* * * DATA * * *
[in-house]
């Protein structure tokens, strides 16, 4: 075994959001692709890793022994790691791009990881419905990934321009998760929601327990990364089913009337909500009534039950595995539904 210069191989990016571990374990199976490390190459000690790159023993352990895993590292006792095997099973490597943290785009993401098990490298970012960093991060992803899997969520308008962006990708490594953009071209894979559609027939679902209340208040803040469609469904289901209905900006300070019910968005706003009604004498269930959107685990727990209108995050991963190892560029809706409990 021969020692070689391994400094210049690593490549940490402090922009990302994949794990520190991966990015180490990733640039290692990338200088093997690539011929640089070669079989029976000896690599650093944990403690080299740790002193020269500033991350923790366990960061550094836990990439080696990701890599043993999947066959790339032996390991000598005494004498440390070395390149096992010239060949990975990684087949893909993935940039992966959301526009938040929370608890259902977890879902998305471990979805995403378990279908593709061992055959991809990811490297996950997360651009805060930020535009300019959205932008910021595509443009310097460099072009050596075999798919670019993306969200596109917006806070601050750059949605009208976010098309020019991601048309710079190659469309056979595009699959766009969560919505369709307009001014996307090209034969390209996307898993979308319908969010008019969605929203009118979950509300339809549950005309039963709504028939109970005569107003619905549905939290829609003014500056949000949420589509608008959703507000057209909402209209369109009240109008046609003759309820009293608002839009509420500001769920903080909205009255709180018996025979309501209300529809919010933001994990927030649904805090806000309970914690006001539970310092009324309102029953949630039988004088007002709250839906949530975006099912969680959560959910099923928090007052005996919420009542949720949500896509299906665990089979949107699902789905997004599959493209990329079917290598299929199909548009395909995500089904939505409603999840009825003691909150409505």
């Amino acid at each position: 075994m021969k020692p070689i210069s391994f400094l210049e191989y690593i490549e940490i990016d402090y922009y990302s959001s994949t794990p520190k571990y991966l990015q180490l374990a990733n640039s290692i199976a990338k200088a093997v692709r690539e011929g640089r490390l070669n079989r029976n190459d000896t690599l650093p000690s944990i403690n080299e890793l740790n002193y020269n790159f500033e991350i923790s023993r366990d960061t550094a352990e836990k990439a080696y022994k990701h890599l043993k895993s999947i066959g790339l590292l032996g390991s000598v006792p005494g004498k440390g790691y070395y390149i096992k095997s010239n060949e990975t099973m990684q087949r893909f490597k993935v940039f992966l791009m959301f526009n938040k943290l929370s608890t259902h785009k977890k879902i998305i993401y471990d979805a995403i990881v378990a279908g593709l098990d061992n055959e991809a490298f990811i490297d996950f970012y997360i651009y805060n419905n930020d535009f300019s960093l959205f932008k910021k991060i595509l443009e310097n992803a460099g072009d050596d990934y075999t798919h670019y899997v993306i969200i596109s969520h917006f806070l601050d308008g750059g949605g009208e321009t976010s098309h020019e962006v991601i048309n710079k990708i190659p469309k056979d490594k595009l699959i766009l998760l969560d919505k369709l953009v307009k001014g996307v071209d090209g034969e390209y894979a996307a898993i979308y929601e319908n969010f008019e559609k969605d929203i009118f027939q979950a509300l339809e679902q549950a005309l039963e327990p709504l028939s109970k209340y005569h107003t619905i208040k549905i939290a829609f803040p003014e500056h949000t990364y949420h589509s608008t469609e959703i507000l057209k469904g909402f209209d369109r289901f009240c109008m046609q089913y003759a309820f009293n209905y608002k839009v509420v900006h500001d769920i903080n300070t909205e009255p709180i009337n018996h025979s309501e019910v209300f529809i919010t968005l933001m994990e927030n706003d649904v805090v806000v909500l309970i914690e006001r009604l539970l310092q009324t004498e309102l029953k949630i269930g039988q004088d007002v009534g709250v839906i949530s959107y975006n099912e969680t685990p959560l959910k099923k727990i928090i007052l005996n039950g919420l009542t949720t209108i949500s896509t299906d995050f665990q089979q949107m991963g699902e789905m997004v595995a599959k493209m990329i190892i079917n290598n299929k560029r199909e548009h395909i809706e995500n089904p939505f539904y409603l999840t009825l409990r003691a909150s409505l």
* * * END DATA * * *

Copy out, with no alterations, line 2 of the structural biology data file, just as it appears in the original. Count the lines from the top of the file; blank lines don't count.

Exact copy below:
């Protein structure tokens, strides 16, 4: 075994959001692709890793022994790691791009990881419905990934321009998760929601327990990364089913009337909500009534039950595995539904 210069191989990016571990374990199976490390190459000690790159023993352990895993590292006792095997099973490597943290785009993401098990490298970012960093991060992803899997969520308008962006990708490594953009071209894979559609027939679902209340208040803040469609469904289901209905900006300070019910968005706003009604004498269930959107685990727990209108995050991963190892560029809706409990 021969020692070689391994400094210049690593490549940490402090922009990302994949794990520190991966990015180490990733640039290692990338200088093997690539011929640089070669079989029976000896690599650093944990403690080299740790002193020269500033991350923790366990960061550094836990990439080696990701890599043993999947066959790339032996390991000598005494004498440390070395390149096992010239060949990975990684087949893909993935940039992966959301526009938040929370608890259902977890879902998305471990979805995403378990279908593709061992055959991809990811490297996950997360651009805060930020535009300019959205932008910021595509443009310097460099072009050596075999798919670019993306969200596109917006806070601050750059949605009208976010098309020019991601048309710079190659469309056979595009699959766009969560919505369709307009001014996307090209034969390209996307898993979308319908969010008019969605929203009118979950509300339809549950005309039963709504028939109970005569107003619905549905939290829609003014500056949000949420589509608008959703507000057209909402209209369109009240109008046609003759309820009293608002839009509420500001769920903080909205009255709180018996025979309501209300529809919010933001994990927030649904805090806000309970914690006001539970310092009324309102029953949630039988004088007002709250839906949530975006099912969680959560959910099923928090007052005996919420009542949720949500896509299906665990089979949107699902789905997004599959493209990329079917290598299929199909548009395909995500089904939505409603999840009825003691909150409505």